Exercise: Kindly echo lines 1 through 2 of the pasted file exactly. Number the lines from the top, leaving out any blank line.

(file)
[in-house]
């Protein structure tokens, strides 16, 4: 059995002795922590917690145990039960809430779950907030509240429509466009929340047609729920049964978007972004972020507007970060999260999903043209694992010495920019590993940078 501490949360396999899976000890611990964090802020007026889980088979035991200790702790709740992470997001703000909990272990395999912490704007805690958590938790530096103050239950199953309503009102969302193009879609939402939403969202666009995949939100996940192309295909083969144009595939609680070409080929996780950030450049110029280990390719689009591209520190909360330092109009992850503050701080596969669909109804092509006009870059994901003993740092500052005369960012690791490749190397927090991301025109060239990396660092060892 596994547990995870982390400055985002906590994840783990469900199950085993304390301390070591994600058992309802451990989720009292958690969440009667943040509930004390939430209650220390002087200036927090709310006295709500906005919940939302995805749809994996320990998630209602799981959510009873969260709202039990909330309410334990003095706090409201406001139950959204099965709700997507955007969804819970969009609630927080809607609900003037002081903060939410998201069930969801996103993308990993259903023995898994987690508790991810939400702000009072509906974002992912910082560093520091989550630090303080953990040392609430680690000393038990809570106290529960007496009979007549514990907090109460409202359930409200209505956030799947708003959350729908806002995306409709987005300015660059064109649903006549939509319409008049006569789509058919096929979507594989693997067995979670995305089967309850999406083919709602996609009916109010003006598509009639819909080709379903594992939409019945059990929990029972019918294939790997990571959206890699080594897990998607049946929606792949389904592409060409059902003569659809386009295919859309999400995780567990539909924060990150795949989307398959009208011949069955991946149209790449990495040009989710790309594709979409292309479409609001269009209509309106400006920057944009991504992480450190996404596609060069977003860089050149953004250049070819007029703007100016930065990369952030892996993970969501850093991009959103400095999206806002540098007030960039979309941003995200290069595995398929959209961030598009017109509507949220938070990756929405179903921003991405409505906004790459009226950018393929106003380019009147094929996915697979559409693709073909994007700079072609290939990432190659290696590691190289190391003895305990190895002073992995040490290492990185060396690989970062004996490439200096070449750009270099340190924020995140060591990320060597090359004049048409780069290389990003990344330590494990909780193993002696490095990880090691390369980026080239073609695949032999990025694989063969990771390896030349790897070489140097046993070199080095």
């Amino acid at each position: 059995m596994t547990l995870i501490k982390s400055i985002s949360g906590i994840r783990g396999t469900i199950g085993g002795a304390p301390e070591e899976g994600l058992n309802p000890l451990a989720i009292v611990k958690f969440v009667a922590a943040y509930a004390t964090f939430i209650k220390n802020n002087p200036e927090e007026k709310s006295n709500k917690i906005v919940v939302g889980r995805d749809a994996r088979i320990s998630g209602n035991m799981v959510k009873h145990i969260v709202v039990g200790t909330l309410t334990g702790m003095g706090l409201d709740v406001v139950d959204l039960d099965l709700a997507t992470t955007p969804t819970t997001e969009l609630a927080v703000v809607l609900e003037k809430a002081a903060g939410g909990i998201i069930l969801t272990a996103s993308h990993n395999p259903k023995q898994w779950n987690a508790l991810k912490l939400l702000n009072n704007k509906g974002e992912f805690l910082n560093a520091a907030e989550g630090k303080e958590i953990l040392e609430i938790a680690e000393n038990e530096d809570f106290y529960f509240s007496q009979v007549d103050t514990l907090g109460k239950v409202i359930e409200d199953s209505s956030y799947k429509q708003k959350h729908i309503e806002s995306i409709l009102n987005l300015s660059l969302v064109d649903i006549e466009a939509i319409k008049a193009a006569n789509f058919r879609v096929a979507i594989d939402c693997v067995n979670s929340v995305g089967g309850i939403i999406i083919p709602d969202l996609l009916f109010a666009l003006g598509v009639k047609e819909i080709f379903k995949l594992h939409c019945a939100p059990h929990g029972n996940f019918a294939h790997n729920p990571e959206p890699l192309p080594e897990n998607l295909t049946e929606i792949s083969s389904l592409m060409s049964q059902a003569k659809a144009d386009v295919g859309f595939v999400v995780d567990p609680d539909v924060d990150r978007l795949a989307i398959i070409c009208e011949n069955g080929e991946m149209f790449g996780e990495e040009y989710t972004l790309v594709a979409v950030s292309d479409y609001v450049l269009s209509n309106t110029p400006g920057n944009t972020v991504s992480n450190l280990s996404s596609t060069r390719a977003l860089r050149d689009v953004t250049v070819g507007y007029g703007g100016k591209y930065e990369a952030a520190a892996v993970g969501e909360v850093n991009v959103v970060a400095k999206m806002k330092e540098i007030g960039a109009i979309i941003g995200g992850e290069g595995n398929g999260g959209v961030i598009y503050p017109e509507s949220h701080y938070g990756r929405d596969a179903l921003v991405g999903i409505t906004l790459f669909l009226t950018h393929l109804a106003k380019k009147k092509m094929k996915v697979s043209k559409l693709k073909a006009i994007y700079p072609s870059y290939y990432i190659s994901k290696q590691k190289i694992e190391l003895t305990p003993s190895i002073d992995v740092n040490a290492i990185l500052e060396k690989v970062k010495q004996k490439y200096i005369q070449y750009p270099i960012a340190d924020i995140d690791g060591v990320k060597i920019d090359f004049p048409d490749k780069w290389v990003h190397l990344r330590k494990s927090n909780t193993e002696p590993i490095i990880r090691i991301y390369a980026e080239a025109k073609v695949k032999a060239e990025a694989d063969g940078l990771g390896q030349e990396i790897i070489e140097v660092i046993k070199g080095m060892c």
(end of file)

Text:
[in-house]
């Protein structure tokens, strides 16, 4: 059995002795922590917690145990039960809430779950907030509240429509466009929340047609729920049964978007972004972020507007970060999260999903043209694992010495920019590993940078 501490949360396999899976000890611990964090802020007026889980088979035991200790702790709740992470997001703000909990272990395999912490704007805690958590938790530096103050239950199953309503009102969302193009879609939402939403969202666009995949939100996940192309295909083969144009595939609680070409080929996780950030450049110029280990390719689009591209520190909360330092109009992850503050701080596969669909109804092509006009870059994901003993740092500052005369960012690791490749190397927090991301025109060239990396660092060892 596994547990995870982390400055985002906590994840783990469900199950085993304390301390070591994600058992309802451990989720009292958690969440009667943040509930004390939430209650220390002087200036927090709310006295709500906005919940939302995805749809994996320990998630209602799981959510009873969260709202039990909330309410334990003095706090409201406001139950959204099965709700997507955007969804819970969009609630927080809607609900003037002081903060939410998201069930969801996103993308990993259903023995898994987690508790991810939400702000009072509906974002992912910082560093520091989550630090303080953990040392609430680690000393038990809570106290529960007496009979007549514990907090109460409202359930409200209505956030799947708003959350729908806002995306409709987005300015660059064109649903006549939509319409008049006569789509058919096929979507594989693997067995979670995305089967309850999406083919709602996609009916109010003006598509009639819909080709379903594992939409019945059990929990029972019918294939790997990571959206890699080594897990998607049946929606792949389904592409060409059902003569659809386009295919859309999400995780567990539909924060990150795949989307398959009208011949069955991946149209790449990495040009989710790309594709979409292309479409609001269009209509309106400006920057944009991504992480450190996404596609060069977003860089050149953004250049070819007029703007100016930065990369952030892996993970969501850093991009959103400095999206806002540098007030960039979309941003995200290069595995398929959209961030598009017109509507949220938070990756929405179903921003991405409505906004790459009226950018393929106003380019009147094929996915697979559409693709073909994007700079072609290939990432190659290696590691190289190391003895305990190895002073992995040490290492990185060396690989970062004996490439200096070449750009270099340190924020995140060591990320060597090359004049048409780069290389990003990344330590494990909780193993002696490095990880090691390369980026080239073609695949032999990025694989063969990771390896030349790897070489140097046993070199080095």